While the current situation of separate religious communities is unfortunate, there is no quick fix for that either. The mistrust and mutual suspicion is deep and can only change over time and years of education and re education. We can achieve this if we start now teaching the next generation that the other is not the enemy. That  the enemy is poverty and bad, wicked leadership.  That we cannot all be Muslim or Christian. That no one is evil simply because of his/her religion. That every human being deserves to be treated justly and with dignity. That violence and oppression only begets more violence and oppression. That respect begets respect. That the construct of superiority of tribe and/or religion is only useful to those who seek to perpetuate themselves in power to the detriment of ordinary people.

I believe that real economic empowerment and re-education will make our cities have more tolerant, more cosmopolitan and more secure communities. The fact is that we are weaker, easier to exploit and attack, when we are hungry and dependent. In the end we have more in common than divide us, more common enemies to fight than differences.

We must as individual Northerners must look inward. Agriculture must be supported, not on small subsistence scale but on a scale that is capable to empowering poor farmers, their families and employees. Northern politicians and self-styled philanthropists should be judged based on how much concrete, sustainable development they have brought to the North. We must begin the critique from within.

I want to be able to drive through the Muslim Tudun Wada and Rigasa in Kaduna and not feel afraid. I want to be able to invite my Muslim friend who lives in Badiko to the non-Muslim Sabo where I live and not be scared that if a crisis breaks out, I alone may not be able to save him. Today I cannot. Tomorrow can be better.

 I think it is time that social movements for change are led by serious professionals who are able to think critically and apply pragmatic, tangible solutions to solve our real problems. Top on the list of those problems are poverty and inequity. Without equity and economic empowerment for all groups in the North- whether they be poor farmers in Borno, religious or ethnic ‘minorities’ in Kaduna or ‘settled’ Fulani in Plateau- the bitter, dangerous feeling of intra-regional marginalization will fester and lead to more crises.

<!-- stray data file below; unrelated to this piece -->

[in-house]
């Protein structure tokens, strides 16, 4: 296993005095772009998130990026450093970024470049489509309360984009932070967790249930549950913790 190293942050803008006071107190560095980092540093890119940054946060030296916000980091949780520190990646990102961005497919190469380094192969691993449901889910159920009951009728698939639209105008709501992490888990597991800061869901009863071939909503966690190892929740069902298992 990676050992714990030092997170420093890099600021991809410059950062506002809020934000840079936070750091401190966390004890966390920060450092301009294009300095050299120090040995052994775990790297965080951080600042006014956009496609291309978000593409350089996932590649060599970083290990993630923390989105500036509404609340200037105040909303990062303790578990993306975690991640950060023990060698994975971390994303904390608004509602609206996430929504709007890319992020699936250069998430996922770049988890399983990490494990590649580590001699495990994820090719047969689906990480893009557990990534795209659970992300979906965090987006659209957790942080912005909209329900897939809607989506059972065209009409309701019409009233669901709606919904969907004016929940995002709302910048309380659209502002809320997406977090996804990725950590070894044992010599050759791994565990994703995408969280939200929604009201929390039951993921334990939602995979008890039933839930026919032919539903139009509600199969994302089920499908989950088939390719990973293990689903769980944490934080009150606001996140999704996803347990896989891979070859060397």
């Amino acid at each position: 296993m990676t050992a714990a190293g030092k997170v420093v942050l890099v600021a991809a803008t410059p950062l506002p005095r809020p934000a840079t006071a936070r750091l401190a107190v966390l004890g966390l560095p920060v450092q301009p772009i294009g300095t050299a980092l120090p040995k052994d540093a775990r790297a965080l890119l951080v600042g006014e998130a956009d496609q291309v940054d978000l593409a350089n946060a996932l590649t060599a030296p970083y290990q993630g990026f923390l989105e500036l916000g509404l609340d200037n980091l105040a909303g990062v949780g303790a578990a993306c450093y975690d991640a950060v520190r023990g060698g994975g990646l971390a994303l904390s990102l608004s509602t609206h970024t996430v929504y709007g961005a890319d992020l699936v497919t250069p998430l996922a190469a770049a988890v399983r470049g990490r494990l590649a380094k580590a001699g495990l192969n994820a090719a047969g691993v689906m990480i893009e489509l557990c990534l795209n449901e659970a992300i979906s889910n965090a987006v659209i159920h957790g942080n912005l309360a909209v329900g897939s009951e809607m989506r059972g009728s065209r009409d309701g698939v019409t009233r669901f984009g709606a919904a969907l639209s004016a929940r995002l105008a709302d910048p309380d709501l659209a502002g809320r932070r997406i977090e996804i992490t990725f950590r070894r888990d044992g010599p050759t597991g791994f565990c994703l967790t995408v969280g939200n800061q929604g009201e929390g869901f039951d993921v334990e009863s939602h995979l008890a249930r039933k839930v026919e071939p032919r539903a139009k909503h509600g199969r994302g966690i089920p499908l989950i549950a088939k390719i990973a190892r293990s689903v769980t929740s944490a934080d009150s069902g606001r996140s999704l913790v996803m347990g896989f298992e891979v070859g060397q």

Much will depend on the sincerity and courage of those who will tread the path of change that has littered with empty words and impotent schemes. I think, it is possible.

h

7 comments:

  1. God bless you sir. I have 'captured' me with your write ups. May your ink never dry up.

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  2. Eljo, u've said it al. I experiencd d segregation whn i went 2 Jos. I cald my frnd & told him my locatn, he quickly told me 2 leave dat, bcos it is a danger zone. It got me tinkin. Nigeria is my country, yet i'm nt free 2 mov. I feel lik a stranger in it. Eljo, whn wil dis stop?

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  3. I believe that one day we'll get through whatever that is holding our country back. I'm a prophet of love and I believe that with love everything is possible. If parents encourage their kids to speak bad about others, now we really do have a problem and should sit up in other to fix it! Most Nigerians see Boko Haram as "this too shall pass" and yes, it will, but it would cost us more to rebuild then(whenever this happens) if we don't start now.

    I also share with your experience of growing up with different religious group. I've been to a Muslim home, eaten their food, enjoyed their company, and vice versa. They are not bad people, they never were--hate is, ignorance is and political vices are. It becomes easier for me, because of my experience, to understand that Muslim/Christian is not the problem in Nigeria. We need to love more, give more and reach out to other people more.

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  4. Nice write up.
    As long as we continue to have more thinking people like you, there is a chance to fix the country.


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  5. .....I can relate. We lived for 7years in the Bogobiri area of Calabar-a location meant almost exclusively for Northerners-complete with mosques,suya village,cattle hide drying which we stepped upon to pass, and invitations to salah. I grew up deeply mixed in with Hausas,i had no idea they were "different" except that in my childs brain,i knew they were "migrants", not indigenous. Other than that,they were all around us. We lived inextricably connected with them.

    I shudder to think if such a thing is possible now. I think not!

    You are right El,for nearly everything that goes wrong in this lovely country of ours,a deeper search will reveal that it profits a certain cluster of powerful people to mantain the status quo. Whew!

    We press. Nigeria go better.